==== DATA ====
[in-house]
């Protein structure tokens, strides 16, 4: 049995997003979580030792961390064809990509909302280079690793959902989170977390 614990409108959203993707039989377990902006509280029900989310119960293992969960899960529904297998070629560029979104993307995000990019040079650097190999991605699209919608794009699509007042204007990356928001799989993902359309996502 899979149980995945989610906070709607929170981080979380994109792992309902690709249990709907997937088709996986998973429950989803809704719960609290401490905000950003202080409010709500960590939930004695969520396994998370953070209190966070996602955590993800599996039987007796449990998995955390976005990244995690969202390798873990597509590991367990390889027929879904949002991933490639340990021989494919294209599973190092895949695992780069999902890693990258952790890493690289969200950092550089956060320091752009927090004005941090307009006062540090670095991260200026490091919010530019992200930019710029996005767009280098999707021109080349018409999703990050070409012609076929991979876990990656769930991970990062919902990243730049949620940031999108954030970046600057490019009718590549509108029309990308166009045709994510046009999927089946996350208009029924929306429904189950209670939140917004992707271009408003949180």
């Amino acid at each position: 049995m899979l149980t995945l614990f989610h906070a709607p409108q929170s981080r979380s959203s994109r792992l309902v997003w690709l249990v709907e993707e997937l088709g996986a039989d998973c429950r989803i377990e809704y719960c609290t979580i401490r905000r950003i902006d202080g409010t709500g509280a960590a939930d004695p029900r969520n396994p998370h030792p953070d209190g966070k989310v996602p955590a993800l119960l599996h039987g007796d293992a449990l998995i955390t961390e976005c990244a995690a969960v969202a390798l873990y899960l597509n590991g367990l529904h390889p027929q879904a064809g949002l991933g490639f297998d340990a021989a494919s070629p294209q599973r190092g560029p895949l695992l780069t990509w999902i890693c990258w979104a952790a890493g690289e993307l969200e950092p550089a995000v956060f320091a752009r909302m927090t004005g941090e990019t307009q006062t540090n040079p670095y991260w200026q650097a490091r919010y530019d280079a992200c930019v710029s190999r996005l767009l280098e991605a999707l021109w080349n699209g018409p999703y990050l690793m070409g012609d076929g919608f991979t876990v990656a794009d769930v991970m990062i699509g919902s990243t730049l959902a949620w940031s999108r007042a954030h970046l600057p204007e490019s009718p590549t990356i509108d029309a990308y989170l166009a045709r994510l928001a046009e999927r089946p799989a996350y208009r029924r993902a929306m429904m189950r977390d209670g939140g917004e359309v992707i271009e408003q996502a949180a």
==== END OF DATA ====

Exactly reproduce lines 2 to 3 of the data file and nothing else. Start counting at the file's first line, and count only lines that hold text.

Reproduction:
């Protein structure tokens, strides 16, 4: 049995997003979580030792961390064809990509909302280079690793959902989170977390 614990409108959203993707039989377990902006509280029900989310119960293992969960899960529904297998070629560029979104993307995000990019040079650097190999991605699209919608794009699509007042204007990356928001799989993902359309996502 899979149980995945989610906070709607929170981080979380994109792992309902690709249990709907997937088709996986998973429950989803809704719960609290401490905000950003202080409010709500960590939930004695969520396994998370953070209190966070996602955590993800599996039987007796449990998995955390976005990244995690969202390798873990597509590991367990390889027929879904949002991933490639340990021989494919294209599973190092895949695992780069999902890693990258952790890493690289969200950092550089956060320091752009927090004005941090307009006062540090670095991260200026490091919010530019992200930019710029996005767009280098999707021109080349018409999703990050070409012609076929991979876990990656769930991970990062919902990243730049949620940031999108954030970046600057490019009718590549509108029309990308166009045709994510046009999927089946996350208009029924929306429904189950209670939140917004992707271009408003949180």
């Amino acid at each position: 049995m899979l149980t995945l614990f989610h906070a709607p409108q929170s981080r979380s959203s994109r792992l309902v997003w690709l249990v709907e993707e997937l088709g996986a039989d998973c429950r989803i377990e809704y719960c609290t979580i401490r905000r950003i902006d202080g409010t709500g509280a960590a939930d004695p029900r969520n396994p998370h030792p953070d209190g966070k989310v996602p955590a993800l119960l599996h039987g007796d293992a449990l998995i955390t961390e976005c990244a995690a969960v969202a390798l873990y899960l597509n590991g367990l529904h390889p027929q879904a064809g949002l991933g490639f297998d340990a021989a494919s070629p294209q599973r190092g560029p895949l695992l780069t990509w999902i890693c990258w979104a952790a890493g690289e993307l969200e950092p550089a995000v956060f320091a752009r909302m927090t004005g941090e990019t307009q006062t540090n040079p670095y991260w200026q650097a490091r919010y530019d280079a992200c930019v710029s190999r996005l767009l280098e991605a999707l021109w080349n699209g018409p999703y990050l690793m070409g012609d076929g919608f991979t876990v990656a794009d769930v991970m990062i699509g919902s990243t730049l959902a949620w940031s999108r007042a954030h970046l600057p204007e490019s009718p590549t990356i509108d029309a990308y989170l166009a045709r994510l928001a046009e999927r089946p799989a996350y208009r029924r993902a929306m429904m189950r977390d209670g939140g917004e359309v992707i271009e408003q996502a949180a």